"I?" Miranda gasped. "But I'm not going with you."
"Of course you are, dear. I wouldn't dream of leaving you behind with your head stuck in one of those dull old books you read. It'll do you the world of good. There is no saying you might not nab someone yourself, for you really don't look the least bit hagged. And don't worry about the expense. It's paid."
"That is very kind, but I couldn't possibly accept."
"Pshaw. You'll earn your keep. You are to be our cicisbeo, or whatever they call it. Someone to show us the ropes."
"But it's years since I made my debut, Mrs. Hazard. Over a decade, and even then, I did not move in the first circles."
"There is no saying we will either, Miranda, for without making her curtsy at court, Dotty won't get a toe into the really first class places. But there, it's better to see Rome from outside than not to see Rome at all."
"No, really. I couldn't."
The argument continued for two days, but really it was lost almost as soon as it began. Miranda would miss the Hazards, but that was not the only reason she finally agreed. It was two years since her husband's death. She had just turned thirty, and was beginning to grow restless in her retirement. She did not particularly want another husband, unless he should be someone very special. She didn't know quite what she wanted, but she knew she wanted more than rusticity and reading. She felt a churning excitement inside when Mrs. Hazard spoke of London and the theater, and parties.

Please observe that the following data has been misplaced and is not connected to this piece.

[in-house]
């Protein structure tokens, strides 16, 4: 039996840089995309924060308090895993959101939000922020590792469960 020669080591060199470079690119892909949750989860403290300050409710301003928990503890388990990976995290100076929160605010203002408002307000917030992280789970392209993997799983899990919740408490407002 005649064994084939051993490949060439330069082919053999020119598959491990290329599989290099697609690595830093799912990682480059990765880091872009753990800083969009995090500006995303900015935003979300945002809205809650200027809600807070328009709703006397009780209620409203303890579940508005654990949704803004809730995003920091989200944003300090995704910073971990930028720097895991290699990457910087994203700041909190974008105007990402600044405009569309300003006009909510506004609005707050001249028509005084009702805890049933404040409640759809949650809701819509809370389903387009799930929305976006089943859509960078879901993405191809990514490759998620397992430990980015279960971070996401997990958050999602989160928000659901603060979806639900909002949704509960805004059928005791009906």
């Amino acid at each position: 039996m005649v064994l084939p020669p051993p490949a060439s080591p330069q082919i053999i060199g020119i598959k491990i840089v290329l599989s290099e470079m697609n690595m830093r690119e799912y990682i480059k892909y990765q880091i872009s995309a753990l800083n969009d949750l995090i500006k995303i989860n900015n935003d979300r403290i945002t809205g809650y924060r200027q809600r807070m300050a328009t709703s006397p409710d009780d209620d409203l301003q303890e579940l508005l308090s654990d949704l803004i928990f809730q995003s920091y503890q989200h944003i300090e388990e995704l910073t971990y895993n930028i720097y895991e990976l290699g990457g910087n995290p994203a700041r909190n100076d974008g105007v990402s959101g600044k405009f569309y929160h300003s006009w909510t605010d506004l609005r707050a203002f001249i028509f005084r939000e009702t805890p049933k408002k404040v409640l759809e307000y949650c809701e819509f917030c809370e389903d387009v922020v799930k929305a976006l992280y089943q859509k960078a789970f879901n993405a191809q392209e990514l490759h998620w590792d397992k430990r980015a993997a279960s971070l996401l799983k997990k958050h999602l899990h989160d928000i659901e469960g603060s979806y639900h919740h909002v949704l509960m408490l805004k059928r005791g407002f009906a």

And really Mrs. Hazard had no notion how to proceed in polite society. She had no suitable friends in London. Miranda had kept up a correspondence with one old friend, Lydia Sinden, who had married and lived in London. Lydia wrote back an enthusiastic reply requesting that Miranda let her know when she was to arrive. They must get together.
The party left late in September in Mrs. Hazard's well-sprung, elegant chaise drawn by four matched bays. Miranda was to be their mentor in those areas where she was more experienced than they. She could help chaperon Dotty (who was only five years younger than herself, but was to be twenty for the duration of the visit).
Miranda felt, when she entered the elaborate mansion on Berkeley Square, that she had bitten off a good deal more than she could chew. She had never run a house with twenty-four indoor servants, everyone of them looking down his nose at their new mistress and pretending not to hear when he was called.
"Here, lad, take these bags upstairs," Mrs. Hazard said.
A slender footman looked down his needle nose at her and said "Were you speaking to me, madam? My name is not lad. When Lord Croft is in residence, he calls me Gibbons. That is my name."
Mrs. Hazard appeared quite defeated by such arrogance. She was easily intimidated by a title. Miranda knew it was best to begin as you meant to go on, and took charge.